In this case it shouldn't make any difference, but when connecting more than 2 machines it potentially would (direct peer2peer connection vs one hop over the server)

    for traffic in both directions the mapped nat port is needed.

  • @ehab said:
    for traffic in both directions the mapped nat port is needed.

    Shouldn't the client peer be then declared on the server side (as an endpoint) as well?
    I don't know if this does help or not, but I have a setup with multiple peers with their endpoints declared (on each other peer) and I'd like to know what difference it makes (performance/throughput-wise probably none, but I'd guess in routing it does?)

    Some time ago I setup my tunnels with this https://github.com/k4yt3x/wg-meshconf (or atleast I used to easier create configs) with multiple machines.

    Thanked by (1)ehab
  • ehabehab Content Writer
    edited October 31

    @schnafi said:

    The mesh i haven't done before and will come next, so I will test and comeback later in 1-2 weeks time.

  • @ehab said:

    @schnafi said:
    Does the client really need to use one of the mapped NAT ports?

    Correct me if I'm wrong, but I thought that in such a setup only one open port on the server side is need, isn't it? The client could use a dynamic port, no?
    In this case it shouldn't make any difference, but when connecting more than 2 machines it potentially would (direct peer2peer connection vs one hop over the server)

    for traffic in both directions the mapped nat port is needed.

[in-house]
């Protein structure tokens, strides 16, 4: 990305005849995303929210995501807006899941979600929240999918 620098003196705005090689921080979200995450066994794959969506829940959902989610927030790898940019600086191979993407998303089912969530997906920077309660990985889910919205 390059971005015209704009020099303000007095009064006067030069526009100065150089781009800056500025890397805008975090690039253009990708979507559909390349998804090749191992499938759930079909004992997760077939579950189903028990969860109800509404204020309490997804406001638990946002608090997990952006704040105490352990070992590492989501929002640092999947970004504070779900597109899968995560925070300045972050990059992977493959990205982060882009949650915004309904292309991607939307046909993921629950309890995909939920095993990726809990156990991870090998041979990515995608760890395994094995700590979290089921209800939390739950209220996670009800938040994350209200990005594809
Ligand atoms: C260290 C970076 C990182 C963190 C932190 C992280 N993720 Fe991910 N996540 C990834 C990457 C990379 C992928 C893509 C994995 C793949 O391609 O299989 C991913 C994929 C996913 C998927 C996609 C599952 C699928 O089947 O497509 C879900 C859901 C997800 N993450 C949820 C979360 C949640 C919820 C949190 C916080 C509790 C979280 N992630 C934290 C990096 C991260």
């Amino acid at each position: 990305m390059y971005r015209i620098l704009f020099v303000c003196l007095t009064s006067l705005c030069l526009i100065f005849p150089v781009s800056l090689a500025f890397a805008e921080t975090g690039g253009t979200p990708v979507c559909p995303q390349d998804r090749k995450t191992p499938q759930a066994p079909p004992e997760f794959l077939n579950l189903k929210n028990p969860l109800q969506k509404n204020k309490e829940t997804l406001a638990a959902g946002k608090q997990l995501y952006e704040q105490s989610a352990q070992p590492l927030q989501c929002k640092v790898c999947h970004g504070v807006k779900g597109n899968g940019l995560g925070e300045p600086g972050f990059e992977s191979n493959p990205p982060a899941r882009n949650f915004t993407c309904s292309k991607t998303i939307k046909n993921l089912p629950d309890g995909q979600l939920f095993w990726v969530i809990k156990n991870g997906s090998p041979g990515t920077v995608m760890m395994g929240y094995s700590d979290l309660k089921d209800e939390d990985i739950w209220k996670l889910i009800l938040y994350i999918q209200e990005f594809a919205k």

Slight necro, but...

    If you use PersistentKeepalive on the NAT-ted side talking to a peer with a known endpoint IP, you don't really need the port to be mapped at all.

    Thanked by (2)ehab yoursunny
  • ehabehab Content Writer

    @ralf said:
    If you use PersistentKeepalive on the NAT-ted side talking to a peer with a known endpoint IP, you don't really need the port to be mapped at all.

    do you mean this part

    Endpoint = 185.253.47.54:51820

    becomes

    Endpoint = 185.253.47.54

    is it because using standard port?

  • No, I've not explained very well!

    On the machine with fixed IP address:

    [Peer]
    PublicKey = ...
    # no endpoint specified
    

    On the machine with NAT:

    [Peer]
    PublicKey = ...
    Endpoint = PUBLIC_IP:PUBLIC_PORT
    PersistentKeepalive = 60
    

    You only really need the PersistentKeepalive on the NAT end. You can put it on both ends, but often then the one trying to connect to the NAT will remember a faulty mapping and doesn't always recover from a reassigned port.

    Thanked by (1)ehab
  • ehabehab Content Writer

    i will test and ask to update this article.

    thanks

  • AbdullahAbdullah Hosting ProviderOG

    Noice, thanks!

    @ralf said:
    No, I've not explained very well!

    On the machine with fixed IP address:

    [Peer]
    PublicKey = ...
    # no endpoint specified
    

    On the machine with NAT:

    [Peer]
    PublicKey = ...
    Endpoint = PUBLIC_IP:PUBLIC_PORT
    PersistentKeepalive = 60
    

    You only really need the PersistentKeepalive on the NAT end. You can put it on both ends, but often then the one trying to connect to the NAT will remember a faulty mapping and doesn't always recover from a reassigned port.

    Will this work if the client is behind cgnat ? :)